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Howard publishes article on impact of inhalant abuse

Matthew O. Howard, Ph.D., Frank A. Daniels Distinguished Professor, has published an article examining the prevalence, consequences, prevention and treatment of inhalant abuse in the United States in a special issue of the journal Substance Use & Misuse, supported by the National Institute on Drug Abuse (NIDA) International Program. View article.

The special issue of the journal was released June 18 during the NIDA International Forum and College on Problems of Drug Dependence (CPDD) Annual Scientific Meeting. Howard is a member of the NIDA’s International Working Group on Inhalant Abuse.
The article identifies high rates of inhalant use among youth in the United States, particularly among adolescents who are poor, psychiatrically disordered, antisocial and otherwise socially disenfranchised.

The special journal issue, “Volatile Substance Misuse: A Global Perspective,” contains 20 peer-reviewed articles by authors from 12 nations. In response to the global demands for increased research to support the development of evidence-based policies and interventions, the NIDA International Program sponsored the publication of this collection of articles examining volatile substance misuse (VSM). VSM is often referred to as inhalant abuse because users inhale gases or vapors from common household or industrial products to induce intoxicating or hallucinogenic effects. These misused products are usually legal, inexpensive and readily available.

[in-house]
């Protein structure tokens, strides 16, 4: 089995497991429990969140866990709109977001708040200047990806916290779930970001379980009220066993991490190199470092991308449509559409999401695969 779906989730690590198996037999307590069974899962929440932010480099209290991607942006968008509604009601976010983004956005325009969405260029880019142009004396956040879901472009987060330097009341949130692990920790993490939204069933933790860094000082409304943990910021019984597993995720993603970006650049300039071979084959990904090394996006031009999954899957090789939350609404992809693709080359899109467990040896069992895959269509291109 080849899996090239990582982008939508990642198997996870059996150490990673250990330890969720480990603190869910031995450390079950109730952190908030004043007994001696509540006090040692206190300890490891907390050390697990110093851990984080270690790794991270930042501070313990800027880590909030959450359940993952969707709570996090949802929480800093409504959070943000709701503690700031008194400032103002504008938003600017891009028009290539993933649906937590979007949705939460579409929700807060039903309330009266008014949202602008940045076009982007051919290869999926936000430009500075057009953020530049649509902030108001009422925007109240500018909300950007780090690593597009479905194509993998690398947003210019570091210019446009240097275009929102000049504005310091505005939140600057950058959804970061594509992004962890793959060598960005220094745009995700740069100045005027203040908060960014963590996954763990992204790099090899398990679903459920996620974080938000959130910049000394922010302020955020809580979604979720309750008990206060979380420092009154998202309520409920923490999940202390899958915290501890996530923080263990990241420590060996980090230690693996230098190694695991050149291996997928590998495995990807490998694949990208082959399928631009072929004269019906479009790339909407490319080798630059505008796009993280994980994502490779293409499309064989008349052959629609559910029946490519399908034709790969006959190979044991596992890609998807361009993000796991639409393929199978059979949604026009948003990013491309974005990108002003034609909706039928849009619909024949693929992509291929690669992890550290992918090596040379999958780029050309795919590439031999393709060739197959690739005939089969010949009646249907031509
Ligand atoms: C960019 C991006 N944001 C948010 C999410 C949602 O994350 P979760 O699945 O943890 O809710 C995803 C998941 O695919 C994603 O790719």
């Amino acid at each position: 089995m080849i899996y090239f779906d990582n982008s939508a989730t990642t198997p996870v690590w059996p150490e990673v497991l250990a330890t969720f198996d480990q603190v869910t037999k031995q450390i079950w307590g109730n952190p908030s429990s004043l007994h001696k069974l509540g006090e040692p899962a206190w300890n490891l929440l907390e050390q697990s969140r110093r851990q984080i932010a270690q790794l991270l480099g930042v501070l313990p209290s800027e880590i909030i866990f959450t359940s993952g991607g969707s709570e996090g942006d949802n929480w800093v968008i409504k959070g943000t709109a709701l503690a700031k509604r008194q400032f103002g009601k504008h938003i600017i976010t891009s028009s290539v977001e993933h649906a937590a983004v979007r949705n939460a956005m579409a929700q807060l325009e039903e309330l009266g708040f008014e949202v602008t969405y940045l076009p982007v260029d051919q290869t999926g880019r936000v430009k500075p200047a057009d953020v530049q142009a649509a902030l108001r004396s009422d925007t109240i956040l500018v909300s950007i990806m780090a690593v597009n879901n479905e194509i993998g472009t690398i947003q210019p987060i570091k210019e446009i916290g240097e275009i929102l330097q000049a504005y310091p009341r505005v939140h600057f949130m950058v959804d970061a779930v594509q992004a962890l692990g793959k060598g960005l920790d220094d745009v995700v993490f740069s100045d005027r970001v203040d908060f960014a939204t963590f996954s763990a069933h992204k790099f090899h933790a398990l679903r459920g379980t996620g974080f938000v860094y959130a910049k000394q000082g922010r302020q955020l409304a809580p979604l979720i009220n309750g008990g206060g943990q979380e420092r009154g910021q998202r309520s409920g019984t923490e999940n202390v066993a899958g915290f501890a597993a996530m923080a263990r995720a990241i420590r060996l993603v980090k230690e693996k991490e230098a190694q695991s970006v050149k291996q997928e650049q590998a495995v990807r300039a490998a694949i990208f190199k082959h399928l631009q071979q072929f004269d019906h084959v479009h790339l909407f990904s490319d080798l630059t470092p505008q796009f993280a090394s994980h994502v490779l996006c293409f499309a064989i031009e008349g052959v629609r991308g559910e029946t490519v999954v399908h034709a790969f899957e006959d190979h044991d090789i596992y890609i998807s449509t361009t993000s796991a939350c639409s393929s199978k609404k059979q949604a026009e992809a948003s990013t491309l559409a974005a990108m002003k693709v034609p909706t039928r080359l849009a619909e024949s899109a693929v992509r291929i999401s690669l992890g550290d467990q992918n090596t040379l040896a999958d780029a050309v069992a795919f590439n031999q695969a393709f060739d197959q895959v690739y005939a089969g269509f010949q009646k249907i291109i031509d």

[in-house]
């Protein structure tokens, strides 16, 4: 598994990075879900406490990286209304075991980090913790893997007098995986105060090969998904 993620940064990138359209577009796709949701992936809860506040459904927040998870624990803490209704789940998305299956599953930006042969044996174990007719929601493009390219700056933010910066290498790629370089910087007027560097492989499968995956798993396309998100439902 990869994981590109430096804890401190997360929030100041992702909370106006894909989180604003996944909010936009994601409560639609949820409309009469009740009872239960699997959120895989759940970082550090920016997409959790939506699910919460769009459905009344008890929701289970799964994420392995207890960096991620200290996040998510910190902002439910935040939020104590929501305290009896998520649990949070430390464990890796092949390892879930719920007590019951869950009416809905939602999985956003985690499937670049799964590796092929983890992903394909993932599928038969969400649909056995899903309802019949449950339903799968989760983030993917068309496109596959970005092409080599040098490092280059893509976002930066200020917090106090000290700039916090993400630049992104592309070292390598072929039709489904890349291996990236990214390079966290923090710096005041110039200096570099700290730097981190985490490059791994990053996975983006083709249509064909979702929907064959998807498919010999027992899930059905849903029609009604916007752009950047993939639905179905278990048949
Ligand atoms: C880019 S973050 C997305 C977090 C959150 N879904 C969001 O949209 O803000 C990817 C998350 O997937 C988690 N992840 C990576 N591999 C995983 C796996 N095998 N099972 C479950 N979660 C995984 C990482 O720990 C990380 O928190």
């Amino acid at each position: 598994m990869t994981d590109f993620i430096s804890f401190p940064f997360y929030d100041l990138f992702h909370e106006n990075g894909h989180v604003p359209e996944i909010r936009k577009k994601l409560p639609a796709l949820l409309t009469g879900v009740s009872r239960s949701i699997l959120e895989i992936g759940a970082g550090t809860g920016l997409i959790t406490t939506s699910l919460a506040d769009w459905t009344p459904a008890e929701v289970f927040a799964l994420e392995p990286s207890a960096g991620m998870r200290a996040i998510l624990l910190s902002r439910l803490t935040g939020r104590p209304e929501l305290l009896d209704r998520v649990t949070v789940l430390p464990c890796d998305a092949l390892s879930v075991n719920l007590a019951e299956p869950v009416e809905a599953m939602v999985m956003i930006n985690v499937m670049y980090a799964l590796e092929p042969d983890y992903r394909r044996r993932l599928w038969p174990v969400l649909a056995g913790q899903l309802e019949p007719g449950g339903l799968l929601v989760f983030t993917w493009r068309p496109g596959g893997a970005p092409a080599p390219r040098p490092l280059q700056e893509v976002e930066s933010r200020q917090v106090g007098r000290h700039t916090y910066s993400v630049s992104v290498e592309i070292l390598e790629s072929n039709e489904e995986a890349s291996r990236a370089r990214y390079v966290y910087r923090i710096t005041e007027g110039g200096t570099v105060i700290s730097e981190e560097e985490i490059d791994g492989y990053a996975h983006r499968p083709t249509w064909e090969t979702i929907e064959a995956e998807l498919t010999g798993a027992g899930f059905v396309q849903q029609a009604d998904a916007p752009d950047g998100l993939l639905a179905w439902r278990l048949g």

The articles in this special issue of Substance Use & Misuse present data from countries where VSM was previously underdocumented, as well as from countries reporting VSM among school populations; discuss medical complications of VSM and the potential for central nervous system recovery with abstinence; and describe successful interventions that address VSM based on cultural understandings.

The Canadian, U.S., and Australian guest editors contend that VSM is an underrecognized and underestimated global public health issue that has attracted relatively little research effort, and call for further research to develop evidenced-based policies to address this global public health threat.

The guest editors are Colleen Anne Dell, Ph.D., associate professor and research chair in substance abuse at the University of Saskatchewan; Steven W. Gust, Ph.D., director of the NIDA International Program; and Sarah MacLean, Ph.D., a research fellow in alcohol and drug studies at the Turning Point Alcohol and Drug Centre and the University of Melbourne in Australia.

The NIDA International Program works with colleagues from around the world to find evidence-based solutions to the public health problems of drug abuse, addiction, and drug-related HIV/AIDS. NIDA is part of the National Institutes of Health, the principal biomedical and behavioral research agency of the U.S. Government and a component of the U.S. Department of Health and Human Services.

More information about the NIDA International Program.